Gene testing is set to become routine for all large insurance policy applications. Lessons learned from HIV-related fraud suggest it as the way forward however undesirable the risks of creating a genetic underclass. Both the Genetics Advisory Commission and the Association of British Insurers support gene test results being given to insurance companies (BMJ 2000; 321:977). This has become both necessary and reasonable.
We have been here before with HIV. Insurance companies were defenceless against people who had secret positive HIV test results and then took out huge policies, while their GPs gave them a clean bill of health. After a number of high profile fraud cases most companies insisted that everyone taking out large policies should be tested. The alternative would be a jump in premiums.
The equivalent of a private HIV test is already upon us for gene screening, using swabs of saliva. Expect gene testing to be widely available by e-mail order within three years.
We cannot have a situation where applicants know they are a terrible risk and the insurance company does not. It is vital that applicants are asked to disclose any information they possess, including gene test results, which might significantly alter their risk rating. But, as we have seen with HIV, without proper testing this requirement alone will not protect against active deception.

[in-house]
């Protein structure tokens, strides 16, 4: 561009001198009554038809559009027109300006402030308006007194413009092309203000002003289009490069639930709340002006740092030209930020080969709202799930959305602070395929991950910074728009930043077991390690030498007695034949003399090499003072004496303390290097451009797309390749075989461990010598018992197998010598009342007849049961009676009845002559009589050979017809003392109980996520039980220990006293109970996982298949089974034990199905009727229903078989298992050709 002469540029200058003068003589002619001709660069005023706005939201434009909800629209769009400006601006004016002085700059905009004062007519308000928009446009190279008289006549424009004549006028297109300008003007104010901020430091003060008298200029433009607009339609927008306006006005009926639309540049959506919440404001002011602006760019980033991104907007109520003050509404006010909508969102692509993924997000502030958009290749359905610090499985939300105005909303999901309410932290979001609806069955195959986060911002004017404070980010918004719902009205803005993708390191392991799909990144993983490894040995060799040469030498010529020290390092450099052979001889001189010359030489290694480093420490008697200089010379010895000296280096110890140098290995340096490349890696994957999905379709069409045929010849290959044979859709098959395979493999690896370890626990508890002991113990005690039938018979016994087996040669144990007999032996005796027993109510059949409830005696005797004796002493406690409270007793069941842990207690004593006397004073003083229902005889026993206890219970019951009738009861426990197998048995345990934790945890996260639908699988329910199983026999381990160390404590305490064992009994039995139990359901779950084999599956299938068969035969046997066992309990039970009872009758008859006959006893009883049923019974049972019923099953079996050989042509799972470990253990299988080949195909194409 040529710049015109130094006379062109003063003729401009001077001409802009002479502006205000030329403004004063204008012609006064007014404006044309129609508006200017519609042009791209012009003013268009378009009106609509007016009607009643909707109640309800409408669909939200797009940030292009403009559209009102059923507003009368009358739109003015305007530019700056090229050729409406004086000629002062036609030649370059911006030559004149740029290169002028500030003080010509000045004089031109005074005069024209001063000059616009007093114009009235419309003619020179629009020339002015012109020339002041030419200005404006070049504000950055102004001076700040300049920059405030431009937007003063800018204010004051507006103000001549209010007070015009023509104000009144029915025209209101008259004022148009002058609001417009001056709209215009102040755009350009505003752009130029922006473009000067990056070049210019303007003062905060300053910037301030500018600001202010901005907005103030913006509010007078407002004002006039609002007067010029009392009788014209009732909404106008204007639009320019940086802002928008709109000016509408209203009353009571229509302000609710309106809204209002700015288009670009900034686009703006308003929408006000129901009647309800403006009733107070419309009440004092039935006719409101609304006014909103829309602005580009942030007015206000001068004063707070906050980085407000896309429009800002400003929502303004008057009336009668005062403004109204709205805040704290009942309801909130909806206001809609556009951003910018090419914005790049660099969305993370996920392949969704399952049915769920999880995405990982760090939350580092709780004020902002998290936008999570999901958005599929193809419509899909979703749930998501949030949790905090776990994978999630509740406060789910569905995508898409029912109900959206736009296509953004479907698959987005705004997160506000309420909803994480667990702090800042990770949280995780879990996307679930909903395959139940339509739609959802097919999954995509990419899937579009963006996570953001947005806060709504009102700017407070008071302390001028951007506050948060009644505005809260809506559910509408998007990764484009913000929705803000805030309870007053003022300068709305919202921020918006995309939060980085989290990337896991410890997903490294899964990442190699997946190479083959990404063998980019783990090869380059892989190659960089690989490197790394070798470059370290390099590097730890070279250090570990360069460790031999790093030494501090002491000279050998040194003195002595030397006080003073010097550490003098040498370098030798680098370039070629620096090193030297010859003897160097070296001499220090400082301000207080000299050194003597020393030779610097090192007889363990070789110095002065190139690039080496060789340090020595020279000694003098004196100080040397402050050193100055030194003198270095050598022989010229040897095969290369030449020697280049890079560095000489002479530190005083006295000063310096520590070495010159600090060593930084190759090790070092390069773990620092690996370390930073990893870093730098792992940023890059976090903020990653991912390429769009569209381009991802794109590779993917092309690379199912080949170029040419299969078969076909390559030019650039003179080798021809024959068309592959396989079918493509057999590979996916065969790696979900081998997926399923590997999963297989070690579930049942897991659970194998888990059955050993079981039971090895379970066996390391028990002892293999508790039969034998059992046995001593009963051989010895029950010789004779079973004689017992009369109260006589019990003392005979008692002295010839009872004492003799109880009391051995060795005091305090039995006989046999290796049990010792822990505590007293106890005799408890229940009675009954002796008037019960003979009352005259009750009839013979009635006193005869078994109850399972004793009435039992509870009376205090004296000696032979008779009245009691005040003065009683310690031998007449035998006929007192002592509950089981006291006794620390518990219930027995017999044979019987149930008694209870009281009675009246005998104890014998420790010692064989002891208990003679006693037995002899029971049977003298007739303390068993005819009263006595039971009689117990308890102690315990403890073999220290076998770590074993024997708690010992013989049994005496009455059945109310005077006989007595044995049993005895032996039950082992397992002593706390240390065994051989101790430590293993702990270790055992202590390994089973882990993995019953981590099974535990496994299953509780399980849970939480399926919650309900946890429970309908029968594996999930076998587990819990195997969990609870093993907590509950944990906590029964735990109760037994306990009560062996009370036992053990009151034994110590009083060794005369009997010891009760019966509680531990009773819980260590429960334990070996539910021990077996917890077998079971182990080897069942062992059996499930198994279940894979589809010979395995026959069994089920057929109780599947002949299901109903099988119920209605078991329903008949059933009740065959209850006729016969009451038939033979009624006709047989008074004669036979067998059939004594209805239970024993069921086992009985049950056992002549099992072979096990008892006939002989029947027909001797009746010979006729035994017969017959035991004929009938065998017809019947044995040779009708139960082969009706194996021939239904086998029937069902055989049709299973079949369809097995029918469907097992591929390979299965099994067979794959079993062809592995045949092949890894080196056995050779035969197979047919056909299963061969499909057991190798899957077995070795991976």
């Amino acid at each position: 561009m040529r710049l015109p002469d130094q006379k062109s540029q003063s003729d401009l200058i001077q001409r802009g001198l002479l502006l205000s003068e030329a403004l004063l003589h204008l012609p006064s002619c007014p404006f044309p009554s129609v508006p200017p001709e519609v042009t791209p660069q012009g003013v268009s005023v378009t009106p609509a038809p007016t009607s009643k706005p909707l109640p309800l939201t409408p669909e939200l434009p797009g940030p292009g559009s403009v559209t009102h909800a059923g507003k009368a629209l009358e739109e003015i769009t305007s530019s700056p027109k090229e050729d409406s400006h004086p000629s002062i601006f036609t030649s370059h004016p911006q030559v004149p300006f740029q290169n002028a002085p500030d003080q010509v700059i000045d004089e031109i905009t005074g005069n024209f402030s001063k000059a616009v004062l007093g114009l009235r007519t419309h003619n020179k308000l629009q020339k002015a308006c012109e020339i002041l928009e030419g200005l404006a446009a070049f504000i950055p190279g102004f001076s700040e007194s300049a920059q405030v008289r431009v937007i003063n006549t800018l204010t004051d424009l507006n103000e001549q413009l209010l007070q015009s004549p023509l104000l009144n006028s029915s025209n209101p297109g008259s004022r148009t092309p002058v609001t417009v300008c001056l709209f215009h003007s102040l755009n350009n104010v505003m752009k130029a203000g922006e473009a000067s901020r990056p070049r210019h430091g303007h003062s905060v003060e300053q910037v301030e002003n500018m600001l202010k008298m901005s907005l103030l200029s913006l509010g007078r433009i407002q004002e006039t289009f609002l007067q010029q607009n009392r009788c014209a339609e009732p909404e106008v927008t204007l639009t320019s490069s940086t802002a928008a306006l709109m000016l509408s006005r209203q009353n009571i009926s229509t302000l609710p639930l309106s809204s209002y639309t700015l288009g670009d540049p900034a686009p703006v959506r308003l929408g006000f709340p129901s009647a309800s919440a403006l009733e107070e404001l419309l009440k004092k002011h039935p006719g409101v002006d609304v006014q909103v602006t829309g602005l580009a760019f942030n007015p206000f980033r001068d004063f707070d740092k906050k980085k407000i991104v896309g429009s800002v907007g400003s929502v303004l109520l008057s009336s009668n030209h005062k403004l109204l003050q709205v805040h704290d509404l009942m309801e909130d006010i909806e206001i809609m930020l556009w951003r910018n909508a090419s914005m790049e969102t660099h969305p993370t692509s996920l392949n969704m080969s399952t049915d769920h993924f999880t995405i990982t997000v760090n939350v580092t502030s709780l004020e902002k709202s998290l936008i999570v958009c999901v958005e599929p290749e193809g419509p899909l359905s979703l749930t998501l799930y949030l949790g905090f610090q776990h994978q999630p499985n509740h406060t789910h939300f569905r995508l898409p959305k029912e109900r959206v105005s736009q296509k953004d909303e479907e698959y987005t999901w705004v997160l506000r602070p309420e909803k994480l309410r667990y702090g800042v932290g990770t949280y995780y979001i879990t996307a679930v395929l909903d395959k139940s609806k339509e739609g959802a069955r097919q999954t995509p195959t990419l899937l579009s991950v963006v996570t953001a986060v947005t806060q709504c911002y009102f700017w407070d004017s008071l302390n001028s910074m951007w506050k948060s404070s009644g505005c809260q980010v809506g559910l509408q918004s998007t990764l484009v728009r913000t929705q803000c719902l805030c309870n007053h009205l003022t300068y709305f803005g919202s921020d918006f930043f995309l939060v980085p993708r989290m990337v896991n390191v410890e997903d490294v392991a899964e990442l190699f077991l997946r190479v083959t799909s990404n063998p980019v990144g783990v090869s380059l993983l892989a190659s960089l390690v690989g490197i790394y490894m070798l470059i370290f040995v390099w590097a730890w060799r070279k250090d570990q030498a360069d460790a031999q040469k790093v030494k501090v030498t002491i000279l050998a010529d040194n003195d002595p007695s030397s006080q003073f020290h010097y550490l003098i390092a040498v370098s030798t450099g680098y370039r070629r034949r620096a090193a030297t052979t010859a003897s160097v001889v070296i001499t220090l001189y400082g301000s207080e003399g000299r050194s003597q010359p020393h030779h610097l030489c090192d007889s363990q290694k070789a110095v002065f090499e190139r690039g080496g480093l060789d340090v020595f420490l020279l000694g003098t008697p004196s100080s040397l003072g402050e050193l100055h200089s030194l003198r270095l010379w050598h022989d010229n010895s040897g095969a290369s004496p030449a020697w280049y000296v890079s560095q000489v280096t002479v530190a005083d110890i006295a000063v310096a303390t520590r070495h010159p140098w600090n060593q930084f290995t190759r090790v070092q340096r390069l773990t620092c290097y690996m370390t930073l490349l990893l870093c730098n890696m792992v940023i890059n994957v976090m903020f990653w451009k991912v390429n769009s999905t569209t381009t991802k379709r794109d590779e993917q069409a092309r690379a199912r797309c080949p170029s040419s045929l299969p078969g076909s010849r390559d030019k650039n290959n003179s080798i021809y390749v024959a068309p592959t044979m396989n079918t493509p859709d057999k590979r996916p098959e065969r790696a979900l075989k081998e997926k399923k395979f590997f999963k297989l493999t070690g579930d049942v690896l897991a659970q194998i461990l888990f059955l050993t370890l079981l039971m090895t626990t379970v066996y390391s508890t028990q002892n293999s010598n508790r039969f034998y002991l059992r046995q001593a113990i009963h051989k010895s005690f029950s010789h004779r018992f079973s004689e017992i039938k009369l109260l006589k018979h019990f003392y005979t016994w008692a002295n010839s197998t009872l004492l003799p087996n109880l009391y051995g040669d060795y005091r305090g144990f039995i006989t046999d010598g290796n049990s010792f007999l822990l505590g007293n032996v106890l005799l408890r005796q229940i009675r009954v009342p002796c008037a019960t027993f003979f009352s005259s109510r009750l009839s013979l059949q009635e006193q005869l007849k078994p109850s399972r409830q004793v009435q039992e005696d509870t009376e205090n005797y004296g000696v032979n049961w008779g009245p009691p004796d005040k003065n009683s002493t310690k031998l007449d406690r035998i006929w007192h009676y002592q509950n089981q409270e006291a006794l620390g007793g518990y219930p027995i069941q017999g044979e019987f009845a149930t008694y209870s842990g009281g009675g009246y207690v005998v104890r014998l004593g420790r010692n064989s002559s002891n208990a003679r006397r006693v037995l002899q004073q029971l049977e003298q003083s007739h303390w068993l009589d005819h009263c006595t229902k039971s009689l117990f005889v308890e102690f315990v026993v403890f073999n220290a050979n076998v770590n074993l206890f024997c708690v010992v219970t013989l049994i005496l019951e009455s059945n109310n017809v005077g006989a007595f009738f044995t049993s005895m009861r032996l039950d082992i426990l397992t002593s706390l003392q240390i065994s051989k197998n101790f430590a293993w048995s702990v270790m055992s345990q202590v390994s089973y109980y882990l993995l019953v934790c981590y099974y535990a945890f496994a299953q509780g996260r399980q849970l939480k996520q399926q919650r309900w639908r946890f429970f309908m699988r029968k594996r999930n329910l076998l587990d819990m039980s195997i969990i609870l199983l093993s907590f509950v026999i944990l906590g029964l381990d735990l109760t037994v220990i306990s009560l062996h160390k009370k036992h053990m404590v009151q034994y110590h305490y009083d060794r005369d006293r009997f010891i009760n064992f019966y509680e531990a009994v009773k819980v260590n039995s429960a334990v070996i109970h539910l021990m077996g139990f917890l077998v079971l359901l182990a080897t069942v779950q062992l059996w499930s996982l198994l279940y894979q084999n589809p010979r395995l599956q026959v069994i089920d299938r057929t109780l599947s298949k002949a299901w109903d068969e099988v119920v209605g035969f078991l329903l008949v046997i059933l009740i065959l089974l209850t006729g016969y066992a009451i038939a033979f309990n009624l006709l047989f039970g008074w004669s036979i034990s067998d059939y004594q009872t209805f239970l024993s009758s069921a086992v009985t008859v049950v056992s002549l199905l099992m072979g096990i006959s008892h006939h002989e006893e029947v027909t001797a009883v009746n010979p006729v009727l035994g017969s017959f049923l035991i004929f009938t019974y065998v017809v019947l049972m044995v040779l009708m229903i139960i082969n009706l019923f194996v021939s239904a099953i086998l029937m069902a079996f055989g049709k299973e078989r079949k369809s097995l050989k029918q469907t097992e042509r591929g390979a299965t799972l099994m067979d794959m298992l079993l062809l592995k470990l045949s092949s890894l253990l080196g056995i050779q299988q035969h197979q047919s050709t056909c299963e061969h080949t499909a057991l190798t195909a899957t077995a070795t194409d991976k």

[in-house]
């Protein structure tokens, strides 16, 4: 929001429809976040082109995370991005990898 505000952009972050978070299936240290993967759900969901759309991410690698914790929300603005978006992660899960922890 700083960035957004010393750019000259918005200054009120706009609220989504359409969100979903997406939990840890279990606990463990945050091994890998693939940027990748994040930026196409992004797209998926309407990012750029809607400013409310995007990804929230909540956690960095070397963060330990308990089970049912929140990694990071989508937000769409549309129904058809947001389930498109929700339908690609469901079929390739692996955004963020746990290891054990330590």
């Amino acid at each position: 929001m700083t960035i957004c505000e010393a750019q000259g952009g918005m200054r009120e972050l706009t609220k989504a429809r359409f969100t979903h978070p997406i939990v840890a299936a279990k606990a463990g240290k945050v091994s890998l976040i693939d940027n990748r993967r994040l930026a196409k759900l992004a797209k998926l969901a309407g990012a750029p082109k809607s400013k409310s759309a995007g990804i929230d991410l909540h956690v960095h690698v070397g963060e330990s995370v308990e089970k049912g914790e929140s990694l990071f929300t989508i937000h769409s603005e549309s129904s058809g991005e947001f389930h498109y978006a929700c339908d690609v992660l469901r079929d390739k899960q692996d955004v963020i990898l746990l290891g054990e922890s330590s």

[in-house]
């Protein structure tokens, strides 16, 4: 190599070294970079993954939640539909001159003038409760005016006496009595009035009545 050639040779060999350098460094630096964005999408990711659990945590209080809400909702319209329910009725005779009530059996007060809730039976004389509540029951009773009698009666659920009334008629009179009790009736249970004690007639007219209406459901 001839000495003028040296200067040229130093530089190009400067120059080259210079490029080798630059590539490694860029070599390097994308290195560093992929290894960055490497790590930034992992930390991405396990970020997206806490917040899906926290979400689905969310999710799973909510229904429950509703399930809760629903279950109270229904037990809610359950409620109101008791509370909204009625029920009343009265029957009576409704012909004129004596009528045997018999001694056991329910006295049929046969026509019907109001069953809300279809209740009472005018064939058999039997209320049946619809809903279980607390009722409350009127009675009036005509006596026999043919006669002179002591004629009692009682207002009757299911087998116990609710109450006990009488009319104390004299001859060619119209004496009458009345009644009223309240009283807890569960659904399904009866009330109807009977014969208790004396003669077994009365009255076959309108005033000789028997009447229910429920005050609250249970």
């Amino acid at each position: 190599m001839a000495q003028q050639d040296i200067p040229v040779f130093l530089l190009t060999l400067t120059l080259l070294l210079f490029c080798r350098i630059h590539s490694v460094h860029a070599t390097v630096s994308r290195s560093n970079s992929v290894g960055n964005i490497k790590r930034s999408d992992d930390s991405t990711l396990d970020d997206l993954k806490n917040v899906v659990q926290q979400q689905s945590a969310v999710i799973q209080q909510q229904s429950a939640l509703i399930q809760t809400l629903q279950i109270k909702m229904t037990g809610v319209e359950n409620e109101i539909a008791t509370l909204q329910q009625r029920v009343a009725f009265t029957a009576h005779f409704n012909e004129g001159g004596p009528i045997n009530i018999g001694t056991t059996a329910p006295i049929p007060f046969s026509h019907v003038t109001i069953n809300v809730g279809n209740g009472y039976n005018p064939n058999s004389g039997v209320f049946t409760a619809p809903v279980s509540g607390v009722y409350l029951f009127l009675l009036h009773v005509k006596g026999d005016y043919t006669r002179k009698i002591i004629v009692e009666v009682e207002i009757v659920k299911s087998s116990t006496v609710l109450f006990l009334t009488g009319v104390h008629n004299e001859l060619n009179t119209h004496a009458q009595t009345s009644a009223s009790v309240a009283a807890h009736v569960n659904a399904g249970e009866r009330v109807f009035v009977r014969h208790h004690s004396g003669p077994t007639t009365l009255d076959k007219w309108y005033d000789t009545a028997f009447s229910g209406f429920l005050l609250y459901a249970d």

The only alternative will be for insurance companies to start excluding illnesses which can be predicted easily using gene tests. That is what happened with HIV where some companies decided not to go down the testing route. But every day that list of gene exclusions is likely to grow, until testing becomes the more palatable option.
Urgent thought will need to be given to the plight of growing numbers of people who then find themselves unable to get life, health or mortgage cover. Christian doctors should respond by being informed, being truthful in documentation, acting as advocates for patients and encouraging the church to care and provide for those marginalised by the system.